Prosody is crucial to speech segmentation (Izre'el et al., 2020). The L-AcT methodology is based on recognizing prosodic breaks relevant to perception (Swerts, 1997). The segmentation consists of a two-step process: the utterance is first recognized within the flow of speech, then it can be segmented into information units. Utterances are marked by perceptively relevant terminal prosodic breaks (//; ?), while information units by non-terminal ones (/)3.

For instance, (1) is a dialogic turn of a girl who is supposed to make photocopies for some students. She is wondering whether the professor also needs a copy. The turn is a continuous flow without pause and corresponds to four utterances, each marked by a terminal break. Listening in isolation to each of them confirms their autonomy and independent illocutionary value. Given this segmentation, according to the tag-set in Cresti (2020), we can detect a Request for confirmation, an Alternative question, a Self-answer, and an Ascertainment.

(1) (a) lei / gliene serve una anch' a lei ? (b) (una) in più / o no ? (c) no // (d) lei ha questa //

[you, (do) you need one also for you? One more, or not? no. You have this one.]

The second step is the identification of the Comment unit. An utterance can be segmented into information units (Comment, Topic, Appendix, and Parenthesis), and each unit has a one-to-one correspondence with a dedicated prosodic unit (root, prefix, suffix, parenthetical) within an information pattern (Chafe, 1994; Cresti, 2000; Moneglia and Raso, 2014). Thus, each information function is shaped by a perceptively relevant prosodic contour (Hart et al., 1990). In L-AcT, the correspondence between the information unit and prosodic unit is compulsory, while, for instance, in the macro-syntactic approach, the alignment of macro-segment boundaries with prosodic events is ensured in most cases but is not guaranteed (Martin, 2015).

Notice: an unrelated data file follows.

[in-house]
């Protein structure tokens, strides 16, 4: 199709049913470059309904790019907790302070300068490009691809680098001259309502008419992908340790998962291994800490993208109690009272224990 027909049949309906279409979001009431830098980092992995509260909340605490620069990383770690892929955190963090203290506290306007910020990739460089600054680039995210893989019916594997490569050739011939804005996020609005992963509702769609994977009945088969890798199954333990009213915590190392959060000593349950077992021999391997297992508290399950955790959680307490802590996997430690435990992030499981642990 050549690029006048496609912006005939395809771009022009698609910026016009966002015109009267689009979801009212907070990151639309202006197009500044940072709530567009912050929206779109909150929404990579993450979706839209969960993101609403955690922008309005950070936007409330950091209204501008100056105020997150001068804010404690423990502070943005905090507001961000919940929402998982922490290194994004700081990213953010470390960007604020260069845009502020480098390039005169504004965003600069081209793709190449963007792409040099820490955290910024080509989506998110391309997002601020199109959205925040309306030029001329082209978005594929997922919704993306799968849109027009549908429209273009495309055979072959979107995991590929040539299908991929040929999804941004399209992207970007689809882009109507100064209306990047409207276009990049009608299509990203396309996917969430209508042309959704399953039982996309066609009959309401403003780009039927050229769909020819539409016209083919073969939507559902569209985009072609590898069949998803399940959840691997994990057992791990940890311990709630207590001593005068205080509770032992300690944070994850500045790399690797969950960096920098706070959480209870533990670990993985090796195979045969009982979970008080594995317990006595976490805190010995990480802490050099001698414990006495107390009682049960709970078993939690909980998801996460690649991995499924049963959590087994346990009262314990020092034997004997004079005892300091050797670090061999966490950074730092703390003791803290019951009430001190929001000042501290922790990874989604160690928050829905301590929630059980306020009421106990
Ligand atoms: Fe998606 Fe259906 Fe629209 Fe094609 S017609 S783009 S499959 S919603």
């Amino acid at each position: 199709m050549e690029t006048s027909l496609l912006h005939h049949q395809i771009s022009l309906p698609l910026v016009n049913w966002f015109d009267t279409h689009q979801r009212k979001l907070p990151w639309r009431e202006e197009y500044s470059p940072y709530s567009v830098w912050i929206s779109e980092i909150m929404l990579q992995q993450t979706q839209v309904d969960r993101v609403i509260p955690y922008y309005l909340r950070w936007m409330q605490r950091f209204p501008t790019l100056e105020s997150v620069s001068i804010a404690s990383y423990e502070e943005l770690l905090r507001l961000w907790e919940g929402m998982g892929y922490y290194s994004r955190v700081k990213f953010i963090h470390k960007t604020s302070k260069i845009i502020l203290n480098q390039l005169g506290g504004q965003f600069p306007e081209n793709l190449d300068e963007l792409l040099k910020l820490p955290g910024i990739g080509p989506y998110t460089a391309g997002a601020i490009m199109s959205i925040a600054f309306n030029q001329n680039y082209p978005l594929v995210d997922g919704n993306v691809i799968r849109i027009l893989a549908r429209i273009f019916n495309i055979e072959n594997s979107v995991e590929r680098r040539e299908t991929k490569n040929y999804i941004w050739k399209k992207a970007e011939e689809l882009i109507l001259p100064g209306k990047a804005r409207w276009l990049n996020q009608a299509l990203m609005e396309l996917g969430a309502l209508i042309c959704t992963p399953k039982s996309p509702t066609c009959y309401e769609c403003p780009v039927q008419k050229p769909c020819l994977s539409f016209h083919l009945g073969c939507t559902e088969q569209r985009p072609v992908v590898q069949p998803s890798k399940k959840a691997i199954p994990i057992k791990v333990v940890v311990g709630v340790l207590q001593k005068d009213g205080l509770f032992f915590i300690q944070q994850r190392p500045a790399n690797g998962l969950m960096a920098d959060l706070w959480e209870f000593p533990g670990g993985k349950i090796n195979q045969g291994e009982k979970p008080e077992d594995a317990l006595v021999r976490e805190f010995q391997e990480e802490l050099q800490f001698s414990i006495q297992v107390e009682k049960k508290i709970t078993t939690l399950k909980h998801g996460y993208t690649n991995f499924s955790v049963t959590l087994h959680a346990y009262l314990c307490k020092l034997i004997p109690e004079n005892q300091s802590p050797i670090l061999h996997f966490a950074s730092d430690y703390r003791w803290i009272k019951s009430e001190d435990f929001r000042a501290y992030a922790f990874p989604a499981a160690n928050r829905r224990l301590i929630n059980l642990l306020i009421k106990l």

The root prosodic unit carries out the Comment unit, which accomplishes the illocution. It records prosodic variants corresponding to specific illocutionary types (Firenzuoli, 2003; Rocha, 2016; Cresti and Moneglia, 2018; Cresti, 2020).

The root unit can be composed of a preparation, a nucleus, and a tail. The nucleus is necessary and sufficient to convey the pragmatic information of the whole utterance (Cresti, 2020). It corresponds to a contour that can be composed of a simple movement (rising, falling, and holding) or several movements. Movements are aligned to the syllables of the word(s) participating in the nucleus. The point of start and end (low, middle, high, and very high) characterizes each movement, which can be short or long (with respect to the canonical vowel's length). Still, the contour can be spread on the sequence of syllables composing the nucleus.